Construction injury first aid tips

Accidents can occur at virtually any jobsite. Accidents in science labs are not out of the ordinary and sometimes there are even accidents in offices. Then there’s construction. The construction industry has one of the highest rates of work-related accidents and injuries and accounts for about 20 percent of workplace fatalities. To help lower this number, we’re sharing how to prevent and treat the most common causes of accidents at construction sites.  With basic CPR training and AED training you can help protect your job site from emergency situations.

Preventing and Treating Falls at Construction Sites

Construction jobs often involve working on top of scaffolding, roofs, or using ladders, and because of this, falls from high places is the leading cause of injury and death at a construction site. However, many of these falls can be prevented with the right safety equipment and training. OSHA regulations require that any worker is six feet or more above lower levels (or the ground) needs to have fall protection gear and the right ladder, scaffold, or other safety gear to minimize risk. 

Preventing falls: 

  • Make sure any harnesses or fall arrest systems fit correctly and are inspected for safe use.
  • Never use a ladder on uneven ground. 
  • Guardrails need to be properly installed on all scaffolds and areas on jobsites with unprotected sides. 
  • Clearly mark open areas on high spaces, like skylights, holes, or gaps with caution tape. 

First Aid falls from high distances: 

  • Call 911 immediately. 
  • Do not move them, as this may cause additional injury. 
  • Check for consciousness, signs of breathing and a pulse. If there isn’t a heartbeat, begin CPR. 
  • Stop any bleeding by applying gentle pressure using a sterile bandage or clean cloth. 
  • Don’t try to set a broken bone.
  • Treat for shock by providing a blanket or cover if the person is cold, making sure they are laying down and elevating the legs if possible.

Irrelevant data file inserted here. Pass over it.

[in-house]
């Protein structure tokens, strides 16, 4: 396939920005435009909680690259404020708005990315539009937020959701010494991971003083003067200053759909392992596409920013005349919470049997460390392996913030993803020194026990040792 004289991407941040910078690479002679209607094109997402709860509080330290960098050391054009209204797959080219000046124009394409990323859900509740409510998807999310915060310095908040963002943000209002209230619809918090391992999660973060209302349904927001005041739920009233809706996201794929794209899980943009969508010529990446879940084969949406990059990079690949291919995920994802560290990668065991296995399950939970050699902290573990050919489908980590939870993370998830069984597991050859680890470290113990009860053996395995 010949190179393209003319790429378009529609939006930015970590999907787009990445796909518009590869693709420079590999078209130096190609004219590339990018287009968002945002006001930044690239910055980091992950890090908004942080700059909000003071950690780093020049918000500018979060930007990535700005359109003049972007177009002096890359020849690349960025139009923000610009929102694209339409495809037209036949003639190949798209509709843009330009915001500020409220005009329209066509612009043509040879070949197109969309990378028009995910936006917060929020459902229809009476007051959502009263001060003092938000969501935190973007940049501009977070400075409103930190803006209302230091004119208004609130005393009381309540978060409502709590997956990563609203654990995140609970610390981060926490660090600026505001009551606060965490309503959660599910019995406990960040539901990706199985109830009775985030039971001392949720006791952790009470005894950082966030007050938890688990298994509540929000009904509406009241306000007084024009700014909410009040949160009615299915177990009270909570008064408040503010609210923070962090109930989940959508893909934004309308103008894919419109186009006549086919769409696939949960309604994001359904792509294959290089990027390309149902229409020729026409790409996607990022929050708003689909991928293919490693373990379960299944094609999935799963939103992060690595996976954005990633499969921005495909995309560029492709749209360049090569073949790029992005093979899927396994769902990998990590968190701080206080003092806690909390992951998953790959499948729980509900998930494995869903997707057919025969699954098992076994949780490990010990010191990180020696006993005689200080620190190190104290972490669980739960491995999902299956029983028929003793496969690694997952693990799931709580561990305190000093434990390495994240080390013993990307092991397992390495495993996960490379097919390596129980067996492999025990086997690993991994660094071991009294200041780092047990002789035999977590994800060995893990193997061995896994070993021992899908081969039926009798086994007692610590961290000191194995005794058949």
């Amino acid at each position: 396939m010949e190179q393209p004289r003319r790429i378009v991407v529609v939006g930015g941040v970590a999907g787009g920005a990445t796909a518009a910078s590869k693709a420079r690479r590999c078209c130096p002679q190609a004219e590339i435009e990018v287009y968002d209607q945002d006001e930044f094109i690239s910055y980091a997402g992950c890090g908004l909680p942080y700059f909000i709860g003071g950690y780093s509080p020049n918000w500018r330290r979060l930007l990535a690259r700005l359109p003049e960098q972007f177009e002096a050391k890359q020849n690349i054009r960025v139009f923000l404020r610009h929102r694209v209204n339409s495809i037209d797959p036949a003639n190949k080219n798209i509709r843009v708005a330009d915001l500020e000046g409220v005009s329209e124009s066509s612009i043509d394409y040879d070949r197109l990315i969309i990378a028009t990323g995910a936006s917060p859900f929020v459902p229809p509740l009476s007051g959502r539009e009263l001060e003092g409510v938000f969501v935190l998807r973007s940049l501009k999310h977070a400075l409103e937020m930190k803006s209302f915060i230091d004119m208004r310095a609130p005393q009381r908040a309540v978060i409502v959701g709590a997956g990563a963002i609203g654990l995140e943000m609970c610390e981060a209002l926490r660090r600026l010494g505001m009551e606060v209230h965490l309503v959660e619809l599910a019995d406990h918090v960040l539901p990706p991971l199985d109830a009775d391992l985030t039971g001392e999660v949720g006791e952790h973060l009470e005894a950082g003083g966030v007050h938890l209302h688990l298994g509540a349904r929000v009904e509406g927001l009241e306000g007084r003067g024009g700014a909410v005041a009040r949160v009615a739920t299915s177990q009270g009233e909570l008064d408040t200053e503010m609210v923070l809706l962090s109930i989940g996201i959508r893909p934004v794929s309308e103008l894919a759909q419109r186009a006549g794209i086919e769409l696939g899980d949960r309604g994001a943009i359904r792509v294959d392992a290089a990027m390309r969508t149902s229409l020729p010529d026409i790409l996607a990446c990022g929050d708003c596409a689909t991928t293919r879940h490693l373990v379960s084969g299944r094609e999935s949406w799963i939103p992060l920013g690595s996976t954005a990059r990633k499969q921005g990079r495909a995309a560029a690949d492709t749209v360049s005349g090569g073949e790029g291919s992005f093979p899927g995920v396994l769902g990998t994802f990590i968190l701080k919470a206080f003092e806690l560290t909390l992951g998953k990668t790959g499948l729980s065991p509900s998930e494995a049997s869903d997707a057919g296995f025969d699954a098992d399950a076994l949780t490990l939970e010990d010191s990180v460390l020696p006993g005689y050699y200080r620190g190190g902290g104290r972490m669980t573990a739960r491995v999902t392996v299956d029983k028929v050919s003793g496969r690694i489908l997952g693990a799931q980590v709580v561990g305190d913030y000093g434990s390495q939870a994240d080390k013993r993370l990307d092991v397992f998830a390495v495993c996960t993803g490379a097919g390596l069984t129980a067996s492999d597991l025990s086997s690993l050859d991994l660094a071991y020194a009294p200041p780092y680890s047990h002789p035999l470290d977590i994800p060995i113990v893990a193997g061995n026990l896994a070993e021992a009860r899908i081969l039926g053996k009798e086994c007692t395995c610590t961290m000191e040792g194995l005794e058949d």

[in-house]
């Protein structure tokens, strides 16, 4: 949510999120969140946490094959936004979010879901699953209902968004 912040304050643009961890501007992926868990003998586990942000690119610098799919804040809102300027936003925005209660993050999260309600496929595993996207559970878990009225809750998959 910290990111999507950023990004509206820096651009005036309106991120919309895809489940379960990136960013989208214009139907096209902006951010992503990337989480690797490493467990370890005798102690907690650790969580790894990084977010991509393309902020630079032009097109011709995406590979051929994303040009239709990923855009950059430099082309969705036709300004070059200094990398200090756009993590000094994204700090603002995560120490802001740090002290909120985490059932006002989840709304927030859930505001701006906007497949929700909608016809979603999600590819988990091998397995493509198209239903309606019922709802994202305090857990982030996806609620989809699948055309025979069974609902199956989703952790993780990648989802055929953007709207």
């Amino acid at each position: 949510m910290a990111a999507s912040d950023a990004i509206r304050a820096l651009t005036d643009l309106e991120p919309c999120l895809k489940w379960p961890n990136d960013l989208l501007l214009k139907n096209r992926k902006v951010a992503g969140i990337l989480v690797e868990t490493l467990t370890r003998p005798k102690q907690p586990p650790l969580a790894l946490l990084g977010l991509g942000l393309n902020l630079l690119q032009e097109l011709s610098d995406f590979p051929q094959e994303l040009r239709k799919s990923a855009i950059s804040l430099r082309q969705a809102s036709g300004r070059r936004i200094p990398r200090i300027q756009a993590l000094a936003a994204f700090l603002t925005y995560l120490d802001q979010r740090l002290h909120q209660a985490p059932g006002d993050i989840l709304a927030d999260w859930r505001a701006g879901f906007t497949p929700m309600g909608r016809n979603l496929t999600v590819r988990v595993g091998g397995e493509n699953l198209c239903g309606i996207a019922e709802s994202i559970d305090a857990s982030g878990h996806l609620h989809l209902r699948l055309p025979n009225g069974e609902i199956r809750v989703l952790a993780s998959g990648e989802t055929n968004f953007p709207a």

• Keep the person calm and assure them that help is on the way.

Falling Objects at a Construction Site

Not only are people at risk of falling, but  equipment being used on scaffolding, ladders, and rooftops can fall and strike someone on the jobsite. “Struck by” accidents are the second leading cause of injury at a jobsite. For example, a hammer resting on a ladder can fall if the ladder is bumped, or roofing materials may slide down a slope, and those items can cause serious injury if they hit someone on a lower level, causing serious head trauma.

Prevent injury from falling objects:

  • Always wear proper safety equipment, including hardhats. 
  • Communicate to those on the lower levels when objects are being transported overhead, such as by a crane. 
  • Use debris nets to catch objects that may fall.
  • Set up barricades around openings to prevent objects from falling through holes.
  •  Use tethered tools for lightweight objects that have built-in connection points to a lanyard or toolbelt. 
  • Keep tools and supplies in an appropriate receptacle when not in use, rather than just setting them on a ledge or resting on the scaffolding where they may fall or be kicked.

Treating injury from falling objects

  • Call 911 immediately when these signs are present:
    • bleeding from ears or nose
    • severe head bleeding
    • loss of consciousness
    • confusion, slurred speech
    • unequal pupil size 
  • Watch for changes in breathing and alertness
  • Help the victim lie down with their head and shoulders slightly elevated if possible, avoid moving the person’s neck to prevent further injury.
  • Stop any bleeding with a sterile gauze or clean cloth but avoid direct pressure if you suspect the skull may be fractured.